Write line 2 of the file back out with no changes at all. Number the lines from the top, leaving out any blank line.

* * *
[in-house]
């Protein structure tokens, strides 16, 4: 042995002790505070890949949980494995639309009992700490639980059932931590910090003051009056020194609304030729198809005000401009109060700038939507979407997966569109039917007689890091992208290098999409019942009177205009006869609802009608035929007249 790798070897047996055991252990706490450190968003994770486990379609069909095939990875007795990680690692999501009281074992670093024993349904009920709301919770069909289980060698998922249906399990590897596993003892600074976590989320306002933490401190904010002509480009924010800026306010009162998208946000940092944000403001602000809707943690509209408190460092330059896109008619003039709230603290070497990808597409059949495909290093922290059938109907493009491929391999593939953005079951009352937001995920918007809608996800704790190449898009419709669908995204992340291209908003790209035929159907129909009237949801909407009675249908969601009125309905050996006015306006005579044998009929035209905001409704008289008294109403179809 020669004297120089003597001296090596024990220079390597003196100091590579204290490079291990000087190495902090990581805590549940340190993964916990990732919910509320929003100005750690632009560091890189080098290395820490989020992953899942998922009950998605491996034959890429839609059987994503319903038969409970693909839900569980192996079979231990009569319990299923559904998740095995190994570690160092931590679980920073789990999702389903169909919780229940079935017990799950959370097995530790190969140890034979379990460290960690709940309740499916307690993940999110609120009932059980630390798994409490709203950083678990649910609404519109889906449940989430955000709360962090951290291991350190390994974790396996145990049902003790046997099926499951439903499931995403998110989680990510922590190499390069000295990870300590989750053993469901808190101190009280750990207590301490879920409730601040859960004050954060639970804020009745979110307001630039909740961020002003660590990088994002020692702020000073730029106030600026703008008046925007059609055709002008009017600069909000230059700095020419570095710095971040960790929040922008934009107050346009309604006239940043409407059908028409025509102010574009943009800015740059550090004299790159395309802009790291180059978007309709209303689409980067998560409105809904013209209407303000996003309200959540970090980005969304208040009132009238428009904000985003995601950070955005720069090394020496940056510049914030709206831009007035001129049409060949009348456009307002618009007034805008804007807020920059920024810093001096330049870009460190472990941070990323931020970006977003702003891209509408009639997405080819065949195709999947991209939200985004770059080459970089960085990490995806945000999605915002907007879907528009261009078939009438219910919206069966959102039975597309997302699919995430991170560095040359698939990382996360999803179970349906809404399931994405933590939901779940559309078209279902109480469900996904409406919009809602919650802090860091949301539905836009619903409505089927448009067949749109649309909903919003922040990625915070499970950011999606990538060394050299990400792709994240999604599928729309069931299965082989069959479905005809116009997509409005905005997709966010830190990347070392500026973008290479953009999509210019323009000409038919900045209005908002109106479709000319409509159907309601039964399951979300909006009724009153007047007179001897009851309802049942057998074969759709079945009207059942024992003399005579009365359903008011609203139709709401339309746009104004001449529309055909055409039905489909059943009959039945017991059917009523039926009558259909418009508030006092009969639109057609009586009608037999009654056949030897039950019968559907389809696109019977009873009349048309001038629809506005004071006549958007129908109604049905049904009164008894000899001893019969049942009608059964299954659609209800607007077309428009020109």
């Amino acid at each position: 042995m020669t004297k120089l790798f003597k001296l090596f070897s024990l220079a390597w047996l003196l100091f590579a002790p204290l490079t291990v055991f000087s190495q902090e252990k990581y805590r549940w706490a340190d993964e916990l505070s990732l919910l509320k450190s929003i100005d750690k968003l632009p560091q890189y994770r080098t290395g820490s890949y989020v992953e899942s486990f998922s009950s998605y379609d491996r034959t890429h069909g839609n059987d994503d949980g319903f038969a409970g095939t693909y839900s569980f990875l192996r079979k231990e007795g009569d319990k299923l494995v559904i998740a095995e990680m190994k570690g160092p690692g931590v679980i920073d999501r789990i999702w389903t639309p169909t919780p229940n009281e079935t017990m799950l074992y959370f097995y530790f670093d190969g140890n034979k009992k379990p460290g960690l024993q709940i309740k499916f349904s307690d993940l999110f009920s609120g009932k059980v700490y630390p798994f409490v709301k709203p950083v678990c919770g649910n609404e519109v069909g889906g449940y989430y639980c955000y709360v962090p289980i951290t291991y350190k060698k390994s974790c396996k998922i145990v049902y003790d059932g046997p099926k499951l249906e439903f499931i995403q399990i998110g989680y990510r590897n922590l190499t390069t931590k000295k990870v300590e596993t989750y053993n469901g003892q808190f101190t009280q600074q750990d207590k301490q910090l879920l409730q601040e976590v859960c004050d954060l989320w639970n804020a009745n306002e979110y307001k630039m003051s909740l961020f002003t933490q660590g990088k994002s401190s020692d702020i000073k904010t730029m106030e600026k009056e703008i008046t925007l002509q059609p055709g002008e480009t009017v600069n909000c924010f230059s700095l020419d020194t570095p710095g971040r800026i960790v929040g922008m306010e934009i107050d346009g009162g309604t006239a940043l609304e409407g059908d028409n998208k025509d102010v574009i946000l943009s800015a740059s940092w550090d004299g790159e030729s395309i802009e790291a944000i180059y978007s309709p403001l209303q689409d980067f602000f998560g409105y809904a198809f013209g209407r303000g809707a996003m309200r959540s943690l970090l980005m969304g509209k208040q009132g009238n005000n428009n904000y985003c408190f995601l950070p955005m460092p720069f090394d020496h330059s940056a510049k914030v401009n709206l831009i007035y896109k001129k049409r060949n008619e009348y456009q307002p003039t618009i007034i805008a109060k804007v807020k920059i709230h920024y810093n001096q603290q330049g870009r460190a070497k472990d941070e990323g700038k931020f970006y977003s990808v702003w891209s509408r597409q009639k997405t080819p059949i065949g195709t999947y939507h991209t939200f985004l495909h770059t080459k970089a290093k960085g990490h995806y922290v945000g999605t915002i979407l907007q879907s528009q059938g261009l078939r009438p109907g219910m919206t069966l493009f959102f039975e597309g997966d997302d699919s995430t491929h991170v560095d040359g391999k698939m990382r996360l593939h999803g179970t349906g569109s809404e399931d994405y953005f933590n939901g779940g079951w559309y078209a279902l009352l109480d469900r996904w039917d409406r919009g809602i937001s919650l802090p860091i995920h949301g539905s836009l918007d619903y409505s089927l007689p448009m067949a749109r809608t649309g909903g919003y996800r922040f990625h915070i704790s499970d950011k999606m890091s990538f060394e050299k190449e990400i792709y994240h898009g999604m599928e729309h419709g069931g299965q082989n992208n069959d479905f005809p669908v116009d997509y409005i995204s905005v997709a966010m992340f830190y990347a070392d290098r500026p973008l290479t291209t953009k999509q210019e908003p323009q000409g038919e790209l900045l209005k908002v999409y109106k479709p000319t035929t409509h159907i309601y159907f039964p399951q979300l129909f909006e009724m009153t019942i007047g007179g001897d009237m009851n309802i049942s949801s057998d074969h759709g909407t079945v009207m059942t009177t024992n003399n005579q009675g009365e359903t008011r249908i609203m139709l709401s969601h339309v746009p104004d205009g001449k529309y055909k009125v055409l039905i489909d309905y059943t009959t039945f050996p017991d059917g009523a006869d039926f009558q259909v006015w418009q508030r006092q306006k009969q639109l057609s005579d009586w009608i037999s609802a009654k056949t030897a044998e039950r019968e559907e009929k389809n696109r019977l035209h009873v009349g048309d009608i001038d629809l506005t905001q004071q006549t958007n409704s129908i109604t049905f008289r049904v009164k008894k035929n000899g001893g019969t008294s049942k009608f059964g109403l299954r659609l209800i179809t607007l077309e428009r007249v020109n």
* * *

């Protein structure tokens, strides 16, 4: 042995002790505070890949949980494995639309009992700490639980059932931590910090003051009056020194609304030729198809005000401009109060700038939507979407997966569109039917007689890091992208290098999409019942009177205009006869609802009608035929007249 790798070897047996055991252990706490450190968003994770486990379609069909095939990875007795990680690692999501009281074992670093024993349904009920709301919770069909289980060698998922249906399990590897596993003892600074976590989320306002933490401190904010002509480009924010800026306010009162998208946000940092944000403001602000809707943690509209408190460092330059896109008619003039709230603290070497990808597409059949495909290093922290059938109907493009491929391999593939953005079951009352937001995920918007809608996800704790190449898009419709669908995204992340291209908003790209035929159907129909009237949801909407009675249908969601009125309905050996006015306006005579044998009929035209905001409704008289008294109403179809 020669004297120089003597001296090596024990220079390597003196100091590579204290490079291990000087190495902090990581805590549940340190993964916990990732919910509320929003100005750690632009560091890189080098290395820490989020992953899942998922009950998605491996034959890429839609059987994503319903038969409970693909839900569980192996079979231990009569319990299923559904998740095995190994570690160092931590679980920073789990999702389903169909919780229940079935017990799950959370097995530790190969140890034979379990460290960690709940309740499916307690993940999110609120009932059980630390798994409490709203950083678990649910609404519109889906449940989430955000709360962090951290291991350190390994974790396996145990049902003790046997099926499951439903499931995403998110989680990510922590190499390069000295990870300590989750053993469901808190101190009280750990207590301490879920409730601040859960004050954060639970804020009745979110307001630039909740961020002003660590990088994002020692702020000073730029106030600026703008008046925007059609055709002008009017600069909000230059700095020419570095710095971040960790929040922008934009107050346009309604006239940043409407059908028409025509102010574009943009800015740059550090004299790159395309802009790291180059978007309709209303689409980067998560409105809904013209209407303000996003309200959540970090980005969304208040009132009238428009904000985003995601950070955005720069090394020496940056510049914030709206831009007035001129049409060949009348456009307002618009007034805008804007807020920059920024810093001096330049870009460190472990941070990323931020970006977003702003891209509408009639997405080819065949195709999947991209939200985004770059080459970089960085990490995806945000999605915002907007879907528009261009078939009438219910919206069966959102039975597309997302699919995430991170560095040359698939990382996360999803179970349906809404399931994405933590939901779940559309078209279902109480469900996904409406919009809602919650802090860091949301539905836009619903409505089927448009067949749109649309909903919003922040990625915070499970950011999606990538060394050299990400792709994240999604599928729309069931299965082989069959479905005809116009997509409005905005997709966010830190990347070392500026973008290479953009999509210019323009000409038919900045209005908002109106479709000319409509159907309601039964399951979300909006009724009153007047007179001897009851309802049942057998074969759709079945009207059942024992003399005579009365359903008011609203139709709401339309746009104004001449529309055909055409039905489909059943009959039945017991059917009523039926009558259909418009508030006092009969639109057609009586009608037999009654056949030897039950019968559907389809696109019977009873009349048309001038629809506005004071006549958007129908109604049905049904009164008894000899001893019969049942009608059964299954659609209800607007077309428009020109």